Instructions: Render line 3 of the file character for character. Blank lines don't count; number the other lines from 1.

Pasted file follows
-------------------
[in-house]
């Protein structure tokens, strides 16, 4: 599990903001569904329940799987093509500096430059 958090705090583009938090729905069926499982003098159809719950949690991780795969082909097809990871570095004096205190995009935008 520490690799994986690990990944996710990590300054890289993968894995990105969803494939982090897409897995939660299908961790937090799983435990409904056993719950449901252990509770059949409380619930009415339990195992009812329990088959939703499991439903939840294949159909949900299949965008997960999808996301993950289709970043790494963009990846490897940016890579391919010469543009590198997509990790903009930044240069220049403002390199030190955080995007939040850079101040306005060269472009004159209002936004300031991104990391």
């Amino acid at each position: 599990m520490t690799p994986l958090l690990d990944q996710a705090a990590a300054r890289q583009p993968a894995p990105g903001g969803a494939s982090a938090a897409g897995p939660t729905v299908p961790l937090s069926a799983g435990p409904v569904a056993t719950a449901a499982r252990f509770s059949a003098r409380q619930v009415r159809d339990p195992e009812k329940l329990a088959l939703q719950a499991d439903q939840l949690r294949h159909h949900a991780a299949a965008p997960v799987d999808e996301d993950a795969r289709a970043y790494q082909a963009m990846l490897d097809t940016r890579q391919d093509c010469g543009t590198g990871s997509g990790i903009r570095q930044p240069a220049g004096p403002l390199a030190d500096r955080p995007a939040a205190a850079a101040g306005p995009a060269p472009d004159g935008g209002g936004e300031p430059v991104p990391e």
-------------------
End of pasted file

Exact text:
């Amino acid at each position: 599990m520490t690799p994986l958090l690990d990944q996710a705090a990590a300054r890289q583009p993968a894995p990105g903001g969803a494939s982090a938090a897409g897995p939660t729905v299908p961790l937090s069926a799983g435990p409904v569904a056993t719950a449901a499982r252990f509770s059949a003098r409380q619930v009415r159809d339990p195992e009812k329940l329990a088959l939703q719950a499991d439903q939840l949690r294949h159909h949900a991780a299949a965008p997960v799987d999808e996301d993950a795969r289709a970043y790494q082909a963009m990846l490897d097809t940016r890579q391919d093509c010469g543009t590198g990871s997509g990790i903009r570095q930044p240069a220049g004096p403002l390199a030190d500096r955080p995007a939040a205190a850079a101040g306005p995009a060269p472009d004159g935008g209002g936004e300031p430059v991104p990391e």